I found a red tail lamp in the spare parts box with a locating pin that was just a bit bigger (0.0625") than the warning lamp that got away (0.055"). I cut the pin off the lamp, filed it down and rounded it off, then drilled an enormous hole in the dash to make it fit. Overall it worked out well. The photo below, taken through my 4X desktop glass, and with the 3X optical zoom on the camera at maximum, shows the result which is not perfect with this magnification but will pass muster. I am going to leave the gauge as it is; I won't tell if you don't ... can you tell which gauge is the problem? and which warning light got replaced?
Looking closely at the front subframe so far, made as it is of flexible white metal struts held together with cyanoacrylate glue, I realize that it is a bit of a crooked glue bomb, with tubes not lining up so well, and with dried CA glue in a faint sheen across many of the painted bits. A bit depressing to be sure, but OK for a first try of these multi-media kits - even the best builders had to start somewhere, I assume. So I take a breath and press on regardless, knowing that it should still look pretty good in the display case without the 4X glass to highlight all the little screw-ups.
First, though, I have to take a cotton swab drenched in acetone to pick out the worst glue blobs, while staying away from the joints which are weak enough as it is. One big lesson here is that I need to figure out how to apply the CA stuff more neatly and efficiently. Cleanliness is another issue; I washed all the bits in dish soap before starting, but maybe acetone would have been a better choice, at least for the white metal, to get rid of all the mold release chemicals.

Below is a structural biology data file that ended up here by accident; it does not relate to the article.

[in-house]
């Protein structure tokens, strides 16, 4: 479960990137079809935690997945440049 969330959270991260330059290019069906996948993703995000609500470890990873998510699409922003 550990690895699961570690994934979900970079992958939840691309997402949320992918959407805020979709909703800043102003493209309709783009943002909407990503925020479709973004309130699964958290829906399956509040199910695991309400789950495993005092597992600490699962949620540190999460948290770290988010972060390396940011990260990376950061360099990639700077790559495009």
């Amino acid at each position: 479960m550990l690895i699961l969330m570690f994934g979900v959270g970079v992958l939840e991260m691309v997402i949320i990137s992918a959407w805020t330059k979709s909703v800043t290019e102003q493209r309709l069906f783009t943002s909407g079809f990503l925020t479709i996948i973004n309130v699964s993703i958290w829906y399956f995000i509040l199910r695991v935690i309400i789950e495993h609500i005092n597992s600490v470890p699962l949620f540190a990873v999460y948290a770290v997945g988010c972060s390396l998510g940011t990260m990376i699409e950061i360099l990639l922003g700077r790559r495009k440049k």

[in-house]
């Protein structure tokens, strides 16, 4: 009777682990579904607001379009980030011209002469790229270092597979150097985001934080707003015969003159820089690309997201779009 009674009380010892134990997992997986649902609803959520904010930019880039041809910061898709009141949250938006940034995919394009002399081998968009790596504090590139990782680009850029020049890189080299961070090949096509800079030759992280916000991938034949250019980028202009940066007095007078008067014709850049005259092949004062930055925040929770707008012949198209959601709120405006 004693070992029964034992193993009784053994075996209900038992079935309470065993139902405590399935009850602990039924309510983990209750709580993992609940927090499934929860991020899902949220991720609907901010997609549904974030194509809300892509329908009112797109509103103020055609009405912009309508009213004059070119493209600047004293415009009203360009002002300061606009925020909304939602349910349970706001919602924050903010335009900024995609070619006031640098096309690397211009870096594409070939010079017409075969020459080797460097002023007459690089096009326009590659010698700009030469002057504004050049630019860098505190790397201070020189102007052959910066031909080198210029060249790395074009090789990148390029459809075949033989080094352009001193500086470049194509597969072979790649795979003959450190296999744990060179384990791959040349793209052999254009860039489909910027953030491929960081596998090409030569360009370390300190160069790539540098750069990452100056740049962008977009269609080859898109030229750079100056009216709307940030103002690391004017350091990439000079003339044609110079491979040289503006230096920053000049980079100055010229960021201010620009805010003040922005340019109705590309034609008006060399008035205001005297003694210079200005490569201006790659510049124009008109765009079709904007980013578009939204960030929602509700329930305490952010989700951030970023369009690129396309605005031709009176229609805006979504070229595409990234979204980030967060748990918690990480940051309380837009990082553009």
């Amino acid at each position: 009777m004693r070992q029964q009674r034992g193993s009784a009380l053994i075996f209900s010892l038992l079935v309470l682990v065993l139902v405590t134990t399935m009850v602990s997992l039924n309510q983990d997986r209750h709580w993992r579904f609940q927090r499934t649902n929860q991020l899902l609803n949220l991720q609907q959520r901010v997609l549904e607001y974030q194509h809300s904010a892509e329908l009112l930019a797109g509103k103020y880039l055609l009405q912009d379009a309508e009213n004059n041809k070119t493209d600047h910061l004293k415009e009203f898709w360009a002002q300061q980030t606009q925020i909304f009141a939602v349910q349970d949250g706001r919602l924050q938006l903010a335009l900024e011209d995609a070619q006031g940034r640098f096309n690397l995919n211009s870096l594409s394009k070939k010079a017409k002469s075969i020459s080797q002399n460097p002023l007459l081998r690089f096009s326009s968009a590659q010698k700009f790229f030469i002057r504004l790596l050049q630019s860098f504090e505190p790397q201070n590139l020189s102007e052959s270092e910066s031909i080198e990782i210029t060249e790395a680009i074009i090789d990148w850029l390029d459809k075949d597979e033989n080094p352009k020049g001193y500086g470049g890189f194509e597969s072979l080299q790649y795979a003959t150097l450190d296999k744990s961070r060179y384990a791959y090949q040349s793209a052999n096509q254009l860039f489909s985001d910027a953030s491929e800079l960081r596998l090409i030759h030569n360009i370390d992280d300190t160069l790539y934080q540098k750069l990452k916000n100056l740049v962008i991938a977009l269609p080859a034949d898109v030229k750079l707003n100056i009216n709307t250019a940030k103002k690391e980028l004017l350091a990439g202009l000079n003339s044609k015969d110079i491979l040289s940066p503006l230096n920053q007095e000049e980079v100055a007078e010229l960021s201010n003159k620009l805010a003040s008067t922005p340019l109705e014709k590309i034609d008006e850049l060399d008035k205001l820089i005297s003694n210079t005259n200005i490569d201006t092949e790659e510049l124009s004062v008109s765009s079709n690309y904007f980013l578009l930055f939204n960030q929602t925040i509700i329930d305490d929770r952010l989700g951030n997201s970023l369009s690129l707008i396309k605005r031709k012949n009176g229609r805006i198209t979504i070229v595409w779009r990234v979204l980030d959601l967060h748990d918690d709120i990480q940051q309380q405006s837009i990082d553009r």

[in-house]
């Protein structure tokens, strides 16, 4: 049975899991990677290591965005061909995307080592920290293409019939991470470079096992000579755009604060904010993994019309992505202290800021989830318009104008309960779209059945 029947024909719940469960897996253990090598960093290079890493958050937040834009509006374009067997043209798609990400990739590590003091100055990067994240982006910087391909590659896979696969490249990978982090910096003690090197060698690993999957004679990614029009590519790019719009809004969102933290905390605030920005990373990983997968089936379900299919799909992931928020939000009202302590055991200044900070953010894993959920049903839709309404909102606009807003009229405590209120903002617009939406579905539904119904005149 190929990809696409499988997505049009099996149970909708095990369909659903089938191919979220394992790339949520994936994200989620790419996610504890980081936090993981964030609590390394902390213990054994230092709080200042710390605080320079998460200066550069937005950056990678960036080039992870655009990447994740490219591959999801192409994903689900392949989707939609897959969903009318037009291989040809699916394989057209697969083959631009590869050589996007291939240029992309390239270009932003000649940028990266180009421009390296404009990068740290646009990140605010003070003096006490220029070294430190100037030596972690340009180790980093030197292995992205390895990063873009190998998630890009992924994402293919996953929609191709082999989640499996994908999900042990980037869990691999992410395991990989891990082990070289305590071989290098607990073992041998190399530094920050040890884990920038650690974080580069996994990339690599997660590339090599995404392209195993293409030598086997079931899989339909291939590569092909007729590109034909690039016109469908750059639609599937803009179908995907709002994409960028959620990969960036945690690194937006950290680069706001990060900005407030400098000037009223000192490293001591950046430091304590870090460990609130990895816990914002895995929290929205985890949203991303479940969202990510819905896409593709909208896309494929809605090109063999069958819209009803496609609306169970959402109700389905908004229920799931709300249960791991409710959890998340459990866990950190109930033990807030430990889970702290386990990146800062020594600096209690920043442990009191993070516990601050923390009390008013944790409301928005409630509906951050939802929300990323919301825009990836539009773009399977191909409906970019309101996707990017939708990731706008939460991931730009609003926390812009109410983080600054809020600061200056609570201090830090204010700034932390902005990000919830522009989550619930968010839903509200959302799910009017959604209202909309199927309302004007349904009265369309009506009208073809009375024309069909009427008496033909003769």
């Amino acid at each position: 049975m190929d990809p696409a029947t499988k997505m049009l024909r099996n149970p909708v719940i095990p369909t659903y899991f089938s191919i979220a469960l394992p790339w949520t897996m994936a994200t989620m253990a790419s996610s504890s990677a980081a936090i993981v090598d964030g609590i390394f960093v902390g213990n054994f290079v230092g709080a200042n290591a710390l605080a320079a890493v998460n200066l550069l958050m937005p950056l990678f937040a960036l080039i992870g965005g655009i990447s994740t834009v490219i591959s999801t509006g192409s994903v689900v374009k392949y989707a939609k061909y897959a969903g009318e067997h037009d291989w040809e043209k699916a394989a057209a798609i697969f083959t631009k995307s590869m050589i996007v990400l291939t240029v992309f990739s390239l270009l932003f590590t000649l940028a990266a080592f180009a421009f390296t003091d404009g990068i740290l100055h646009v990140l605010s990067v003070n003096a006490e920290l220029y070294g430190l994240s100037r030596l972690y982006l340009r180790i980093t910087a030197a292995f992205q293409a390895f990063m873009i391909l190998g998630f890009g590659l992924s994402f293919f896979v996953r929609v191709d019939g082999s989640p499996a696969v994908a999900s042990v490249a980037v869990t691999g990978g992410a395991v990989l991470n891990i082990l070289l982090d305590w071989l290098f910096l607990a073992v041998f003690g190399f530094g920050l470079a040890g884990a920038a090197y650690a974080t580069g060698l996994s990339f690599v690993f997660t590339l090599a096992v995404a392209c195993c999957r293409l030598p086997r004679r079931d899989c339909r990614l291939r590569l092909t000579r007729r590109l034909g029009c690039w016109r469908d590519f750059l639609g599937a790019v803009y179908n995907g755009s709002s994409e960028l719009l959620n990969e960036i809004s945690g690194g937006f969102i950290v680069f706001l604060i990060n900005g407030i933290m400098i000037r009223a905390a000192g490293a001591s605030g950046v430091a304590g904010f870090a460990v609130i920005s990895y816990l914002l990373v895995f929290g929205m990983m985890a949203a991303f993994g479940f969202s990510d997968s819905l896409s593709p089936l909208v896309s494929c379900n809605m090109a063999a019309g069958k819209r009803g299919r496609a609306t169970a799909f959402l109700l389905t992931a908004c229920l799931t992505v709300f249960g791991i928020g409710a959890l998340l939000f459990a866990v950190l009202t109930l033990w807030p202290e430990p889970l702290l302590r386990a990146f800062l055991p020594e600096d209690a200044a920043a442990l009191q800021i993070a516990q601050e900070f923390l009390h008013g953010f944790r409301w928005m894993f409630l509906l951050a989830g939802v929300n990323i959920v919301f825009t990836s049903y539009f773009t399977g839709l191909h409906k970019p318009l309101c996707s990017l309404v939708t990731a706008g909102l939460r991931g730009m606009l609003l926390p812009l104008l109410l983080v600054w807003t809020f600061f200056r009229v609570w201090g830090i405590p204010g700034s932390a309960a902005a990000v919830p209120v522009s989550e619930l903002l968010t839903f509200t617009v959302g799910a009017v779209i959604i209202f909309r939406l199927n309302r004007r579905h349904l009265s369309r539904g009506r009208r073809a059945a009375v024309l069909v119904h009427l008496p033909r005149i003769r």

Next I mounted the two inner fender splash panels, fortunately nicely cast of resin so dimensionally they are, or should be fine - the filing and shaping necessary to get them to fit arises because the structure behind them is not where it all should be. (Kudos if you can spot the problems in the picture below, again taken through the 4X glass). The glue here is 2-part epoxy, given that most of the joints are resin to resin.
Next is to tidy up some of the paint and install the dashboard and steering wheel. While the paint sets, I've dug out the various bits that attach to the cockpit floor and rear bulkhead and started on the prepping and painting. The next picture shows all the little bits that will go into the cockpit: clockwise from top you will see coils in a vice, relays already mounted to the bulkhead, gearshift linkage, steering wheel, seats and the battery box (white box already mounted to the floor). Two of the relays on the bulkhead sit in little heat sinks made of photo-etched sheet; I guess they expect you to lose a couple of the fins as there are 12 little fins on the sheet but only 8 are required ... I skipped this after 30 minutes unsuccessfully trying to get the fins to stand up in the frame. What is missing now is a couple of decals (Bosch labels on the coils for instance) and the seatbelts before I can button up the cockpit.
As I was cleaning up, out of habit I had a look through the various minuscule bits of scarf, shavings and filings on my desk before sweeping it all into the garbage, and lo and behold, there was the missing warning lamp that got away ... turns out Mr. Carpet didn't get it after all. At times like this, I long for my old friend polystyrene, with reasonably large bits on tidy, numbered sprues.
I'll be away on business for another week, so expect no further progress for a while.
Originally posted 2 November 2014